DEG Welcomes Futuresource Consulting as a Member | Meet James Duvall, Head of Entertainment

DEG Welcomes Futuresource Consulting as a Member | Meet James Duvall, Head of Entertainment

March 22, 2024 | DEG welcomes Futuresource Consulting, the specialist research and knowledge-based consulting company, as a new member. Futuresource’s insight and global market coverage are based on informed regional expertise, ensuring its portfolio of world-class clients is fully supported in research, analysis, strategic planning and decision making.

DEG recently caught up with James Duvall, Futuresource’s Principal Analyst and Head of Entertainment, to discuss how Futuresource expects the streaming landscape to evolve.

DEG: There is a lot of speculation about further consolidation among the largest content providers and distributors. How do you think this might change the streaming landscape in the next couple of years?

JD: In the world of streaming, whether that’s through subscription-based or ad-based services, capturing the attention of audiences is becoming increasingly challenging. Our latest “Living with Digital” study (which is a biannual consumer survey across 12 markets), has revealed that, for the first time, more consumers are planning to slow down their subscriptions to additional services. Many households have now reached a comfortable number they are willing to pay for and access.

In the larger markets, there will likely be enough demand to support the multiple subscription services that currently exist. However, in smaller markets, or in cases where customers cannot afford multiple subscriptions, we may see more merging of services or licensing of content to local providers.

DEG: All major content creators are trying to spend more efficiently, particularly on content creation. How will this manifest in the major studios’ D2C streamers?

JD: In recent years, the fight for subscribers has been fierce, with streaming services racing to add content quickly and efficiently to their platforms. While fresh content has always been a major pull for subscribers, a significant portion of this audience also values a large library of movies. According to our study, 20 percent of consumers said that a vast movie library is a reason they stay subscribed, compared to only 18 percent that cited original or exclusive movies. Services can do more to encourage consumers to explore the depth of their content catalog through algorithmic recommendations. This will ultimately help retain subscribers and balance costs.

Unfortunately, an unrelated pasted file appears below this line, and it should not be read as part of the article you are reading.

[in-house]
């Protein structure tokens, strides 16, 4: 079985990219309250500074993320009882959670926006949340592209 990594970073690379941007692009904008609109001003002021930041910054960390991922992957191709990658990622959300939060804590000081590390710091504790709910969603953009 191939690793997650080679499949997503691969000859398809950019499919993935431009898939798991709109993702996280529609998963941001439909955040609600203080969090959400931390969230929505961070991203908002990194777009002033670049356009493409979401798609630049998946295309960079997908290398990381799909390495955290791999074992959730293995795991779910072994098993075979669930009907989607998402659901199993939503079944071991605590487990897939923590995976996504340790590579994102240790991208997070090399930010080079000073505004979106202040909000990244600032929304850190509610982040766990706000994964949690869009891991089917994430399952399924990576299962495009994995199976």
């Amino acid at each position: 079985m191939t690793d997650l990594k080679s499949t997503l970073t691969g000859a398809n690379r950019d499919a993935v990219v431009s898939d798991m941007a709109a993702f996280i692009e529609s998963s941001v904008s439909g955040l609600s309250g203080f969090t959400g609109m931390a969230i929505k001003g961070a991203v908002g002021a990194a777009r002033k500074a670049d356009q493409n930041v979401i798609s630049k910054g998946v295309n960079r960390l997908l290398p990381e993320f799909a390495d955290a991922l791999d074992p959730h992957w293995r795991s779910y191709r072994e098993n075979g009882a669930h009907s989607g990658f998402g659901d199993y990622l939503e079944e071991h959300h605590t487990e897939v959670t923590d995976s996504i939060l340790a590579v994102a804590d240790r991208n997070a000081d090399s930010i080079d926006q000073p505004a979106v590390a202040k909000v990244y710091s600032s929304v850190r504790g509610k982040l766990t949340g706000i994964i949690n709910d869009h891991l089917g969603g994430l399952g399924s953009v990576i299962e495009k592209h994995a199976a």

With both more local content quotas being introduced and more short-term licensing of content from local film and TV makers taking place, services need to consider how to balance costs. This will further drive movement towards consolidation – particularly with local streaming services.

DEG: How do you see consumer churn trending in 2024 and how will SVOD services navigate this?

JD: Households are now reaching the limit in the number of services they’re happy to subscribe to. However, this doesn’t mean that they won’t hop between services to catch a new release. Over the past few waves of our research, the intent to cancel across the leading services has reduced, however we’re still finding that in some regions and across certain services, at least 15 percent of subscribers are likely to cancel within the next 6 months.

Ad-tiers have given SVoD services a great way to manage internal cost rises while having the dual benefit of reaching audiences with less disposable income. However, it’s also caused consumer loyalty to wane, with consumers now having an incentive to get their fix of content and then move on to the next service.

Audiences across the higher price tiers have come to expect high sound quality (for example, Atmos or spatial audio), full HD visuals, or multi-device viewing as part of their subscription. Now, subscribers will be looking for the next selling point to set apart one service from another.

DEG: Netflix is leading the industry in integrating gaming into its service. Do you think other major services will follow suit and if so, when, and how?

JD: Disney’s investment in Epic Games provides them with the perfect partnership opportunity to develop their direct-to-consumer (D2C) service. Warner Bros. Discovery also boasts a strong heritage of intellectual property (IP) through their WBIE games division – however, I don’t see any progression in this area being immediate, nor is it likely to follow Netflix’s approach.

Bringing new initiatives and a solid mix of content delivery is vital to customer acquisition, but all services will be striving to ensure they don’t dilute the quality or the user experience.

DEG: What are your favorite movie and TV genres, and why?

EB: After a busy day and week, I like nothing more than a good action or sci-fi film for a bit of escapism. When it comes to TV, I find a great comedy to be the perfect pick-me-up. I have enjoyed watching Jack Reacher on Prime and The Bad Batch (pictured) on Disney+, getting through both as soon as episodes were available. I make the most of any TV-time I get with my daughter, especially when she’s not multi-screening! We usually enjoy catching up with the latest reality TV show, particularly Gladiators and The Masked Singer.


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